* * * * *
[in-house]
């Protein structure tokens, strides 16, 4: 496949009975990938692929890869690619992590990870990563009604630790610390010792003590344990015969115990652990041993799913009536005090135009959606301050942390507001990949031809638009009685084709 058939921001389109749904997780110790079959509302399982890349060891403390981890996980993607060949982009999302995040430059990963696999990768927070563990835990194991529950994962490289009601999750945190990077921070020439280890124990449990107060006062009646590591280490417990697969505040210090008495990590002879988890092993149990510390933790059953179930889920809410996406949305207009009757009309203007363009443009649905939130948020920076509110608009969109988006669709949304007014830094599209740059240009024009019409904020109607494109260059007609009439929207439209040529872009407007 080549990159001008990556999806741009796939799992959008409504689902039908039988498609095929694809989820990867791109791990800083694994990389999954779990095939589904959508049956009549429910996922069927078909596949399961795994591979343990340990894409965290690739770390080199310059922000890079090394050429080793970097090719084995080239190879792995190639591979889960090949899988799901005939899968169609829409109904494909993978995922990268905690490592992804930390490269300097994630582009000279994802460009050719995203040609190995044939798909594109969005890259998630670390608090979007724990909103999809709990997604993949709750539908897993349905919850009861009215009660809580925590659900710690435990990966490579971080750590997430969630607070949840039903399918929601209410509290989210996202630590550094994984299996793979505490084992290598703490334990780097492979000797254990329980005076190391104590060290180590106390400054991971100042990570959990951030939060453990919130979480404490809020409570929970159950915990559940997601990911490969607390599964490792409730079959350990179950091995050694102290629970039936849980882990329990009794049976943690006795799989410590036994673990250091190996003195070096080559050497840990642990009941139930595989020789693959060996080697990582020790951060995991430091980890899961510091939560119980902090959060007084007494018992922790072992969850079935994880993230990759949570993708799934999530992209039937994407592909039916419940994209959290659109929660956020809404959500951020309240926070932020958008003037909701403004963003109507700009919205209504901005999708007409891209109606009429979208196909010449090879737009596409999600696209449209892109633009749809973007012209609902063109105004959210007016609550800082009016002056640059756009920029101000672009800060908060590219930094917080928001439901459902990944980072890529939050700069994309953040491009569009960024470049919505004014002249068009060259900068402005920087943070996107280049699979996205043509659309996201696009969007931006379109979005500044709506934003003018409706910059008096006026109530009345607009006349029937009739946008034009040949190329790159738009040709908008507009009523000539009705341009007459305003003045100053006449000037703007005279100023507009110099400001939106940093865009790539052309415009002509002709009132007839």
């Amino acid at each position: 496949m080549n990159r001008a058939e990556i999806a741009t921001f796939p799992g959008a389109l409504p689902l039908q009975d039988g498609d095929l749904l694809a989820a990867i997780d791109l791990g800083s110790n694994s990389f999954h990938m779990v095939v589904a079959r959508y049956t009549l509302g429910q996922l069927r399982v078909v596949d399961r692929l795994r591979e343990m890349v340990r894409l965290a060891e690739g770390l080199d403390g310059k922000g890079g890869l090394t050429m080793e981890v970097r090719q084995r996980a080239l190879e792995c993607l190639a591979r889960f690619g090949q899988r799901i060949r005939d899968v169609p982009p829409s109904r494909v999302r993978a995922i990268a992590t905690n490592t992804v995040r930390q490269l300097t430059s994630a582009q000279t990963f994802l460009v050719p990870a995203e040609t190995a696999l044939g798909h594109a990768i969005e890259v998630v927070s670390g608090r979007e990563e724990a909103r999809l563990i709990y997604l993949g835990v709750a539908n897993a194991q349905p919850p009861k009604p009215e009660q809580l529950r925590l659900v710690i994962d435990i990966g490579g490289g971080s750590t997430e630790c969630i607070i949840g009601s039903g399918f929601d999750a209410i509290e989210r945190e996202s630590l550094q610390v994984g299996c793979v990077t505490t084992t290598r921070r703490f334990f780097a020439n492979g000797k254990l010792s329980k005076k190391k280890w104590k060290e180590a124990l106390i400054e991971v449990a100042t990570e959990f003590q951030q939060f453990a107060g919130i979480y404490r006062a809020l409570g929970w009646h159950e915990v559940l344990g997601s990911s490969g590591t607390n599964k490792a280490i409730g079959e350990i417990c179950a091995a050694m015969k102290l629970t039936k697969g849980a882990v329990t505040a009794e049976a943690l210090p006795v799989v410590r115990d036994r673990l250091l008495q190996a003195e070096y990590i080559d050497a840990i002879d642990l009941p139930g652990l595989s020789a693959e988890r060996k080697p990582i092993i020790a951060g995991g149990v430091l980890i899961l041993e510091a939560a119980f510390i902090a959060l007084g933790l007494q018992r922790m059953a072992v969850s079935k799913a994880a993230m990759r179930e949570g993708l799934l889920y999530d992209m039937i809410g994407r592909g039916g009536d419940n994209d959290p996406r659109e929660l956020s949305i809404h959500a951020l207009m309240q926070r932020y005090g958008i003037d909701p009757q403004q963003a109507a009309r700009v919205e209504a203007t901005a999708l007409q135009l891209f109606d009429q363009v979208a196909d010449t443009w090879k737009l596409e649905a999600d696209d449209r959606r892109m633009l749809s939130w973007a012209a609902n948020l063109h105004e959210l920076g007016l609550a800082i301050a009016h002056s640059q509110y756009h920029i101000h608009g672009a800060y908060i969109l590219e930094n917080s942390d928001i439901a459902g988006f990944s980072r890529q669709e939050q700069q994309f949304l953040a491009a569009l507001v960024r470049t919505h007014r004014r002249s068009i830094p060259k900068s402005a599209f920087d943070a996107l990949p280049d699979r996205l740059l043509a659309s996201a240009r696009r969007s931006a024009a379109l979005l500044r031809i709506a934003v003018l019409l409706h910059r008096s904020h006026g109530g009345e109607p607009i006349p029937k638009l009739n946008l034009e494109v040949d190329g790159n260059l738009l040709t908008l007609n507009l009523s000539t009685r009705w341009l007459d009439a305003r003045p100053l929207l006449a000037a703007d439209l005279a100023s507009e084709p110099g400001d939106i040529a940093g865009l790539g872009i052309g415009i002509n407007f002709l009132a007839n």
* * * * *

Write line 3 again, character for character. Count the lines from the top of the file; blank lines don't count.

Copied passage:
């Amino acid at each position: 496949m080549n990159r001008a058939e990556i999806a741009t921001f796939p799992g959008a389109l409504p689902l039908q009975d039988g498609d095929l749904l694809a989820a990867i997780d791109l791990g800083s110790n694994s990389f999954h990938m779990v095939v589904a079959r959508y049956t009549l509302g429910q996922l069927r399982v078909v596949d399961r692929l795994r591979e343990m890349v340990r894409l965290a060891e690739g770390l080199d403390g310059k922000g890079g890869l090394t050429m080793e981890v970097r090719q084995r996980a080239l190879e792995c993607l190639a591979r889960f690619g090949q899988r799901i060949r005939d899968v169609p982009p829409s109904r494909v999302r993978a995922i990268a992590t905690n490592t992804v995040r930390q490269l300097t430059s994630a582009q000279t990963f994802l460009v050719p990870a995203e040609t190995a696999l044939g798909h594109a990768i969005e890259v998630v927070s670390g608090r979007e990563e724990a909103r999809l563990i709990y997604l993949g835990v709750a539908n897993a194991q349905p919850p009861k009604p009215e009660q809580l529950r925590l659900v710690i994962d435990i990966g490579g490289g971080s750590t997430e630790c969630i607070i949840g009601s039903g399918f929601d999750a209410i509290e989210r945190e996202s630590l550094q610390v994984g299996c793979v990077t505490t084992t290598r921070r703490f334990f780097a020439n492979g000797k254990l010792s329980k005076k190391k280890w104590k060290e180590a124990l106390i400054e991971v449990a100042t990570e959990f003590q951030q939060f453990a107060g919130i979480y404490r006062a809020l409570g929970w009646h159950e915990v559940l344990g997601s990911s490969g590591t607390n599964k490792a280490i409730g079959e350990i417990c179950a091995a050694m015969k102290l629970t039936k697969g849980a882990v329990t505040a009794e049976a943690l210090p006795v799989v410590r115990d036994r673990l250091l008495q190996a003195e070096y990590i080559d050497a840990i002879d642990l009941p139930g652990l595989s020789a693959e988890r060996k080697p990582i092993i020790a951060g995991g149990v430091l980890i899961l041993e510091a939560a119980f510390i902090a959060l007084g933790l007494q018992r922790m059953a072992v969850s079935k799913a994880a993230m990759r179930e949570g993708l799934l889920y999530d992209m039937i809410g994407r592909g039916g009536d419940n994209d959290p996406r659109e929660l956020s949305i809404h959500a951020l207009m309240q926070r932020y005090g958008i003037d909701p009757q403004q963003a109507a009309r700009v919205e209504a203007t901005a999708l007409q135009l891209f109606d009429q363009v979208a196909d010449t443009w090879k737009l596409e649905a999600d696209d449209r959606r892109m633009l749809s939130w973007a012209a609902n948020l063109h105004e959210l920076g007016l609550a800082i301050a009016h002056s640059q509110y756009h920029i101000h608009g672009a800060y908060i969109l590219e930094n917080s942390d928001i439901a459902g988006f990944s980072r890529q669709e939050q700069q994309f949304l953040a491009a569009l507001v960024r470049t919505h007014r004014r002249s068009i830094p060259k900068s402005a599209f920087d943070a996107l990949p280049d699979r996205l740059l043509a659309s996201a240009r696009r969007s931006a024009a379109l979005l500044r031809i709506a934003v003018l019409l409706h910059r008096s904020h006026g109530g009345e109607p607009i006349p029937k638009l009739n946008l034009e494109v040949d190329g790159n260059l738009l040709t908008l007609n507009l009523s000539t009685r009705w341009l007459d009439a305003r003045p100053l929207l006449a000037a703007d439209l005279a100023s507009e084709p110099g400001d939106i040529a940093g865009l790539g872009i052309g415009i002509n407007f002709l009132a007839n």